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By: P. G. Wodehouse (1881-1975)

Piccadilly Jim by P. G. Wodehouse Piccadilly Jim

A young red-head plots to kidnap her irritating cousin with the help of a former boxer, her uncle, and a rogue who has his eye on her. Things don't work out exactly as planned, as criminals, detectives and cases of mistaken identity all get in the way.

The Prince and Betty by P. G. Wodehouse The Prince and Betty

The Prince and Betty is a novel by P. G. Wodehouse. It was originally published in Ainslee's Magazine in the United States in January 1912, and, in a slightly different form, as a serial in Strand Magazine in the United Kingdom between February and April 1912, before being published in book form, in the UK only, by Mills & Boon, London, on 1 May that year. A substantially different version, which incorporated the plot of Psmith, Journalist, was published in the US by W. J. Watt, New York on 14 February 1912, and is the only version now widely available...

Psmith, Journalist by P. G. Wodehouse Psmith, Journalist

Psmith takes over editing a paper while the usual editor is away on vacation. He takes on a local slum lord, and divers alarums ensue. (description by Psuke Bariah)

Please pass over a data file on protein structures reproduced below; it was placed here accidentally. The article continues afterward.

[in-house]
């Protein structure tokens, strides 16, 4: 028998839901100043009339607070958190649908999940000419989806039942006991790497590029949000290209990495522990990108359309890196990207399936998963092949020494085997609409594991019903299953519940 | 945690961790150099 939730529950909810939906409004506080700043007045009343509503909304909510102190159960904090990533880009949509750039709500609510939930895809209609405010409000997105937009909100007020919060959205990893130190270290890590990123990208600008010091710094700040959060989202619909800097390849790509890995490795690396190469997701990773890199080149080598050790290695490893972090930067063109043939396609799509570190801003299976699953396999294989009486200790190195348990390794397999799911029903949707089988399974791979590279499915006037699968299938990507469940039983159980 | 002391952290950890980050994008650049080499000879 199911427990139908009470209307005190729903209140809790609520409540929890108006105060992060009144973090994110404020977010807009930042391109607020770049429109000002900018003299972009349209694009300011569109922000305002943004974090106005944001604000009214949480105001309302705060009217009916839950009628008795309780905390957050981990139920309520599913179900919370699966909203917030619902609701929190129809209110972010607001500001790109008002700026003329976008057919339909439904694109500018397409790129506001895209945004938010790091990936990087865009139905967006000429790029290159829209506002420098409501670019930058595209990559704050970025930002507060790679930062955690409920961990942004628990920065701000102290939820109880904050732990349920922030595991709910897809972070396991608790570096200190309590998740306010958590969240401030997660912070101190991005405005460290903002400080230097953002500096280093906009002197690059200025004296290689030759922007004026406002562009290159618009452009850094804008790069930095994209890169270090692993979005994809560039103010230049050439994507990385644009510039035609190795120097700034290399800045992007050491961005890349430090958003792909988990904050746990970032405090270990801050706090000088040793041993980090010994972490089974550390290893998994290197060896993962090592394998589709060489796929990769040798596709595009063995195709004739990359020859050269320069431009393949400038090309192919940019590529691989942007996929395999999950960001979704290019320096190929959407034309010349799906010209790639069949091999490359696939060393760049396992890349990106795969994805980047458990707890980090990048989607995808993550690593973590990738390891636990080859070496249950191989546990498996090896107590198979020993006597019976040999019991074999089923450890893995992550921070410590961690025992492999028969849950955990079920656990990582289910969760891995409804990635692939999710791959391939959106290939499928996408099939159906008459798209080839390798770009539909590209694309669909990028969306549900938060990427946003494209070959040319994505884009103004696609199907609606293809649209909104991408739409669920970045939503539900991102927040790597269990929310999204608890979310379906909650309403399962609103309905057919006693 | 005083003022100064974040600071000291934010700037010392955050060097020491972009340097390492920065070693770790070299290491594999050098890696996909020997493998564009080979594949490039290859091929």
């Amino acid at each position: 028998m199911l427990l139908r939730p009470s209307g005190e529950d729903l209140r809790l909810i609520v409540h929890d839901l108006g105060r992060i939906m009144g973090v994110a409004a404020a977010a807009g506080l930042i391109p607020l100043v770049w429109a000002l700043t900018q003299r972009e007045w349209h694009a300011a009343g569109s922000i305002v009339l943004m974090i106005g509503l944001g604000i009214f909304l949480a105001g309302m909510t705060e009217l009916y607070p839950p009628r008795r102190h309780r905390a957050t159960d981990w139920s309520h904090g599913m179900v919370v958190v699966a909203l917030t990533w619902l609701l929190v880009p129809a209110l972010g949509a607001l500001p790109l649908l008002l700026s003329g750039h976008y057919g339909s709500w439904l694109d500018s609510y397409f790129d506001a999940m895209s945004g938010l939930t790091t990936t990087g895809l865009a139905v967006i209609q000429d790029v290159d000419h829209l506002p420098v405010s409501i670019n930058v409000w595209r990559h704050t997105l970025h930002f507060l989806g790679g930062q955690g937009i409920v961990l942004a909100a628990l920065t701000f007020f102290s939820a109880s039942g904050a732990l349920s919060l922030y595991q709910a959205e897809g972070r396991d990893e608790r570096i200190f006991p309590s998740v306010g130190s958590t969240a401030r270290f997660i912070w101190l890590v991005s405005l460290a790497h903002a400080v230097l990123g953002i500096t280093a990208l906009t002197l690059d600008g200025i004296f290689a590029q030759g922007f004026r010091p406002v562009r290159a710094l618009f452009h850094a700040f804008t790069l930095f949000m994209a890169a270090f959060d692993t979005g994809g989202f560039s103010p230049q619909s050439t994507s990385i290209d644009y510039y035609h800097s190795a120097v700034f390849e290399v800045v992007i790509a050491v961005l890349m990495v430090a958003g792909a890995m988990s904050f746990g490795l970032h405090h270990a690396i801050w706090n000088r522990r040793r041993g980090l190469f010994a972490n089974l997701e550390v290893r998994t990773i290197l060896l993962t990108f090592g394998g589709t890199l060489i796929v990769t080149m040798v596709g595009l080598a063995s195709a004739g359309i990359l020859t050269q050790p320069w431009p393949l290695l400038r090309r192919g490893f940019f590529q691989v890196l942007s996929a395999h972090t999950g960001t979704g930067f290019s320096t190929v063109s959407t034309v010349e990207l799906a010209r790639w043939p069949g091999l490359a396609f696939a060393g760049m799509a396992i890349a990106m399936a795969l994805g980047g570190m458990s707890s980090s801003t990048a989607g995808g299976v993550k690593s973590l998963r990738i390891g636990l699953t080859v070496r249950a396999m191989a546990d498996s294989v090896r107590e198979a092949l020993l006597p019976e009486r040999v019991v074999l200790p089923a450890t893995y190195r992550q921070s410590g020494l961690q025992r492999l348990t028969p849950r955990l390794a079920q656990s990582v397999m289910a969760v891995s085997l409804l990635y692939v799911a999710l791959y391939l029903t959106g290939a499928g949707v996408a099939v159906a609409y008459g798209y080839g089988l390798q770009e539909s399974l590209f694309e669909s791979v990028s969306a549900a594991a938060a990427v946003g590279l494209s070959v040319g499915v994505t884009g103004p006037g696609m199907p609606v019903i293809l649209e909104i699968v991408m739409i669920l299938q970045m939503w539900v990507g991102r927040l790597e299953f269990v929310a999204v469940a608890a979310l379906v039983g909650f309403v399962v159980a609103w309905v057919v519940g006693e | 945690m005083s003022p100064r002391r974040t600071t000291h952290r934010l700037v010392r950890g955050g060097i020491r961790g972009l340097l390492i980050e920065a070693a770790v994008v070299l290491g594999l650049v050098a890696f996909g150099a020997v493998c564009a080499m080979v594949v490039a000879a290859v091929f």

Their Mutual Child by P. G. Wodehouse Their Mutual Child

Their Mutual Child (aka The Coming of Bill and The White Hope) is full of the loveable characters, preposterous situations, and opportunities to chuckle, if not outright laughs, that we expect from PG Wodehouse. It lacks the frantic slapstick of some Wodehouse comedy, but has a quieter more reflective humour. Kirk, the erstwhile hero, is a typical Wodehousian hero. At the beginning of the story, he is thoroughly likeable, a healthy, but a somewhat weak and malleable fellow. He dabs at beings a painter for a living, and runs with a gang of hangers-on, who sponge off him...

William Tell Told Again by P. G. Wodehouse William Tell Told Again

This is the classic story of William Tell - Swiss patriot and great apple-shooter - as seen through the eyes of English humorist P.G. Wodehouse. No Swiss were (permanently) injured in the telling of this story; however, results differed for Austrian tyrants. The original volume also included a humorous poem encapsulating the whole Tell legend, written by John W. Houghton to accompany the sixteen color illustrations. For this audiobook, the stanzas have been collected and read as a single poem. (Introduction by Mark F. Smith)

The White Feather by P. G. Wodehouse The White Feather

Sheen, a member of Seymour's House at Wrykyn School, flees from an unexpected assault by town boys. His colleagues wade into the fight with relish, acquiring bruises and sore heads, but in the fracas, Sheen is missed, and the story makes the rounds of Wrykyn that when blows were traded, Sheen "funked it." Honor in such institutions depends on reliably standing with your House. As punishment for his defection, Sheen is "cut" - treated as if he did not exist. In a later expedition into town, Sheen is set upon by the town bullies and finds that when retreat is no option, he can take their blows and fight against odds...

By: Eleanor H. Porter (1868-1920)

Pollyanna by Eleanor H. Porter Pollyanna